Author Archives: UASC

TBT – Rare Online Showcase

Originally published November 2011 on our Rare Books Online Showcase: Diary of Private Evan Patterson

For the November edition of the Rare Books Online Showcase to celebrate Remembrance Day, the University of Saskatchewan is showcasing our World War I Diary of a Canadian Private Suffering in the Trenches by Private Evan Patterson dated from late May 1915, saving two early entries: December 30, 1914, “Signed on with 3rd Regiment Canadian Mounted Rifles at Medician Hat Alberta Canada” and on 2 January, “My birthday, had poor time.” This manuscript is a handwritten diary of a soldier serving in the trenches with the 3rd Regiment Canadian Mounted Rifles. On 22 September, he left for France, marked on his calendar for 9 weeks.

The 3rd Canadian Mounted Rifles were raised 15 March 1915 in Medicine Hat and Edmonton, AB from the 21st Alberta Hussars and placed under command of the 1st Canadian Mounted Rifles Brigade. However, once overseas, it was found that requirements for mounted units were lower than that for infantry. (from http://www.archive.org/details/CEF_3CMR_1915). The beginnings of the diary include name, infantry division, height, age, complexion, and many other physical details about Private Patterson.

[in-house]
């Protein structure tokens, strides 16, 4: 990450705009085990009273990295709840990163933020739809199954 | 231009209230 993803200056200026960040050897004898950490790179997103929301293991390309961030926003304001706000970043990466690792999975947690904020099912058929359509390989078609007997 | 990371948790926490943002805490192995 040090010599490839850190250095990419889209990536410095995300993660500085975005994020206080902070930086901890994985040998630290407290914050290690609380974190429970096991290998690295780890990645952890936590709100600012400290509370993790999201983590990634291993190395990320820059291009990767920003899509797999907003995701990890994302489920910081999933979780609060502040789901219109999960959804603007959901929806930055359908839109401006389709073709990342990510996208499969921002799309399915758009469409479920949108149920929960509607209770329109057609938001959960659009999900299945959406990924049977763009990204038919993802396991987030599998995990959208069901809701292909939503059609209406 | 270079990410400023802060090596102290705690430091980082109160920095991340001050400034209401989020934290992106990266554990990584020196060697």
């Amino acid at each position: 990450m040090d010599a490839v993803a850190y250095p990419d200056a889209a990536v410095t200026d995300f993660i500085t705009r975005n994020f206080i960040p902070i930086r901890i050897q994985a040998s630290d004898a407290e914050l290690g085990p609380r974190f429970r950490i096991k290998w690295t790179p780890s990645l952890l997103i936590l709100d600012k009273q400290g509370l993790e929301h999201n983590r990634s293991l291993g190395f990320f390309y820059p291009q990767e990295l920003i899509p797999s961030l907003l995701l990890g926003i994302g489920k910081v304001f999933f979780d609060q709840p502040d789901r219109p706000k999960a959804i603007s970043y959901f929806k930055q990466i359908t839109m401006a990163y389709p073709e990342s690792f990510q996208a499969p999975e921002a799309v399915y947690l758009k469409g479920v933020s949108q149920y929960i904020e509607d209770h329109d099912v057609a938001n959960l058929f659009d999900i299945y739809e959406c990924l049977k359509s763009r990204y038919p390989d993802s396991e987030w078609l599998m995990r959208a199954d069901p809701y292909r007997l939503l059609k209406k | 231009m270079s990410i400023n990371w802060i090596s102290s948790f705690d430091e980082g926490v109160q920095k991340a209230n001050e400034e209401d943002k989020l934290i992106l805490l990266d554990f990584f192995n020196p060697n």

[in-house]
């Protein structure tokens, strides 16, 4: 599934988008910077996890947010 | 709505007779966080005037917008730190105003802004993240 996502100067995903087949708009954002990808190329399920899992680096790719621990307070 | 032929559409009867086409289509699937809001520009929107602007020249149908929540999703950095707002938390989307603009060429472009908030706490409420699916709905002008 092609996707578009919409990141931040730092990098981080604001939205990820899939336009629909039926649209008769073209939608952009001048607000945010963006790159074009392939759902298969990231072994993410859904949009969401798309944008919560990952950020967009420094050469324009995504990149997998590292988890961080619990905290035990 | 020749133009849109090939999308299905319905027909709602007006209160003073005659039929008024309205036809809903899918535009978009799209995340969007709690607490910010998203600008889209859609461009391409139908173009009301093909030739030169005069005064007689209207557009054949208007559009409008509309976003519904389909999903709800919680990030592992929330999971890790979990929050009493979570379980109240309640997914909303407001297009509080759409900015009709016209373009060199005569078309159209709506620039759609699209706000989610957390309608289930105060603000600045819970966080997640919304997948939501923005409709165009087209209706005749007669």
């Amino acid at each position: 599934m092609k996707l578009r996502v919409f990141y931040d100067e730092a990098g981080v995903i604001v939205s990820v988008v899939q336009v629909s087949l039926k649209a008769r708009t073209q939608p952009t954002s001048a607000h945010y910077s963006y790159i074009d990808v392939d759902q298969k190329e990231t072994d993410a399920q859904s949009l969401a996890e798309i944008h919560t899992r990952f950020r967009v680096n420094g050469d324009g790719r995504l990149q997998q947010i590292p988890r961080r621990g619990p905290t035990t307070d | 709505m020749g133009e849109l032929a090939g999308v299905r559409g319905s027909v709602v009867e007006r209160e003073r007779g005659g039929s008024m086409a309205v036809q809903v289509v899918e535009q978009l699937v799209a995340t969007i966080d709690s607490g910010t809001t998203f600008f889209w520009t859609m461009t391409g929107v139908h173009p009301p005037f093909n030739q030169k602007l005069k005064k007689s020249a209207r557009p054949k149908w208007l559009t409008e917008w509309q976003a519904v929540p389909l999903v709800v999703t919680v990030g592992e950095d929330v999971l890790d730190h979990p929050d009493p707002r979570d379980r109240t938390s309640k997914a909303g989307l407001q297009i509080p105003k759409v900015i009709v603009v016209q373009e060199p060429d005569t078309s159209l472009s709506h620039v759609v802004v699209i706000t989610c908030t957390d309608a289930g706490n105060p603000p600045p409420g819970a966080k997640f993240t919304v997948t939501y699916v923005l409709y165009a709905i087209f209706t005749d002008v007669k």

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Many of the Diary’s entries are brief – one gets the impression that one would have but little time for reflection, but it paints a realistic picture of life in the trenches. There is excitement, but also concise, curt admissions like “feel miserable” or the mention of injuries and casualties. The diary also contains interesting tidbits regarding the travelling from place to place that was done and it gives a wonderful textual map of his personal war experience.